Which Joe gave his name to ‘sloppy joes’? We look at five interesting sandwiches and their lexical origins.
A very helpful or valuable event, person, or article:‘these information packs are a godsend to schools’
boon, blessing, bonus, good thing, benefit, help, aid, advantage, gain, asset, privilege, luxurywindfall, bonanza, stroke of luck, piece of good fortuneperk, plus, plus point, properquisitebenisonView synonyms
- ‘That innate shallow streak of mine can be a godsend at times.’
- ‘Still, for the frantic chef, the electronic option is a godsend - just be sure to process only briefly or use the pulse button.’
- ‘Jacqueline Lloyd, project co-ordinator, said the money was a godsend.’
- ‘With all the changes that have occurred in my life recently, it was a godsend to have company this past week.’
- ‘This article is a godsend because it is extremely difficult to get people to understand why my son is on a special diet.’
- ‘An object of derision though she may be to some, to others the celebrity fashion icon is a godsend, for rarely does she also possess a model figure.’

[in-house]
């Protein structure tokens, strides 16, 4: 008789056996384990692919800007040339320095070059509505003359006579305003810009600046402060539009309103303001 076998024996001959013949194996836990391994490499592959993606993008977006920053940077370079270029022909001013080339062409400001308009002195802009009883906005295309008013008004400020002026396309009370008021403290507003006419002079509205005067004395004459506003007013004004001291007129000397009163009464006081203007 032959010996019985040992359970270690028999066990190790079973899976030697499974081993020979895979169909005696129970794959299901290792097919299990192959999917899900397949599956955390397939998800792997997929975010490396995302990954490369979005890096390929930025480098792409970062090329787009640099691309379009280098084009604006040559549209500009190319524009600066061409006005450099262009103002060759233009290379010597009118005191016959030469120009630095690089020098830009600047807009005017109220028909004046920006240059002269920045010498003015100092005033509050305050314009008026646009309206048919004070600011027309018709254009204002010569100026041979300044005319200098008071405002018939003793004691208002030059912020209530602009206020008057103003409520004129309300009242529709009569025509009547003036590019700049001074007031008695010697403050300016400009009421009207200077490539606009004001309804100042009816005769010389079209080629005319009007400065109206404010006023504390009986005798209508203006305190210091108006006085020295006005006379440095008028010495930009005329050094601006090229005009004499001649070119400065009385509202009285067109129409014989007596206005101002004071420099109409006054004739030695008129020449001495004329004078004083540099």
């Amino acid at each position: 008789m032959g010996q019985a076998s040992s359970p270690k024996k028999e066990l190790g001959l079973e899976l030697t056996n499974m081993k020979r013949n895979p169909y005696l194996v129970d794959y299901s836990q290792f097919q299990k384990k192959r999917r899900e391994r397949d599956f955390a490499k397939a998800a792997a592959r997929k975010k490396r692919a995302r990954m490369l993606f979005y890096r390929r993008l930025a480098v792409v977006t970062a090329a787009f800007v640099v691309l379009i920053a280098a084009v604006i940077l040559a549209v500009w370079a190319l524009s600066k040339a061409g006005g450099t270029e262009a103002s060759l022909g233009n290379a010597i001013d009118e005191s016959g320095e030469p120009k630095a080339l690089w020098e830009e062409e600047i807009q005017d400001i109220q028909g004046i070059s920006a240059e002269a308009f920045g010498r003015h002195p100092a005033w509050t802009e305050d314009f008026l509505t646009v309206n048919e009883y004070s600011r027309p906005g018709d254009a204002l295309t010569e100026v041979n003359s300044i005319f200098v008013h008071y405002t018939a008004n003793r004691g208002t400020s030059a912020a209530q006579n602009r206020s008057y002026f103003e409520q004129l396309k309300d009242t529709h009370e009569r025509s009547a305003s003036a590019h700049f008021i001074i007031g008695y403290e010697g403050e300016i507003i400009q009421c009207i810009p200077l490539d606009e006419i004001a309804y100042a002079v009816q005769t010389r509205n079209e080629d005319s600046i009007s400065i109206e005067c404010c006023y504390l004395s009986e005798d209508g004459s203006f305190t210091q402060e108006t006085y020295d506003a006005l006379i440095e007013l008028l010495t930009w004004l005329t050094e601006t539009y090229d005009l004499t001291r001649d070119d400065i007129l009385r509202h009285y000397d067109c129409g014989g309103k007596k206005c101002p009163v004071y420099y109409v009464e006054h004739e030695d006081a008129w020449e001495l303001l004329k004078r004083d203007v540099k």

- ‘Hardly the most mouthwatering clash for spectators, it's easy to see why these games are godsends for managers.’
- ‘Being insured is not the godsend that some people think it is.’
- ‘I must've seemed a godsend to him - the next best thing to a captive audience.’
- ‘Given that some of the eccentric roles are godsends to actors, it is how they carry them off that separate the best from the rest.’
- ‘And, counting all the godsends we've received so far, we're way past the normal limit; and they're still coming in.’
- ‘He meant they were godsends to the starving and the homeless.’
- ‘And the presence of a coach on a full-time basis has been a godsend.’
- ‘Mass tourism still hasn't reached here, and this is a godsend.’
- ‘We've just lost material things and they're insured, which is a godsend.’
- ‘The Australian English dictionary we brought from home, and similar ones on the internet have been a godsend.’
- ‘So the 1996 film Brassed Off was a godsend in one sense, but a mixed blessing in another.’
- ‘The New York Times scandals have been a godsend to people who enjoy arguing about the media.’
- ‘Would this be a godsend for busy parents or a wrong turn for childcare?’
- ‘Many of them are pretty computer averse, so anything that reduces their interaction with the computers is a godsend.’
Early 19th century: from God's send ‘what God has sent’.
We take a look at several popular, though confusing, punctuation marks.
From Afghanistan to Zimbabwe, discover surprising and intriguing language facts from around the globe.
The definitions of ‘buddy’ and ‘bro’ in the OED have recently been revised. We explore their history and increase in popularity.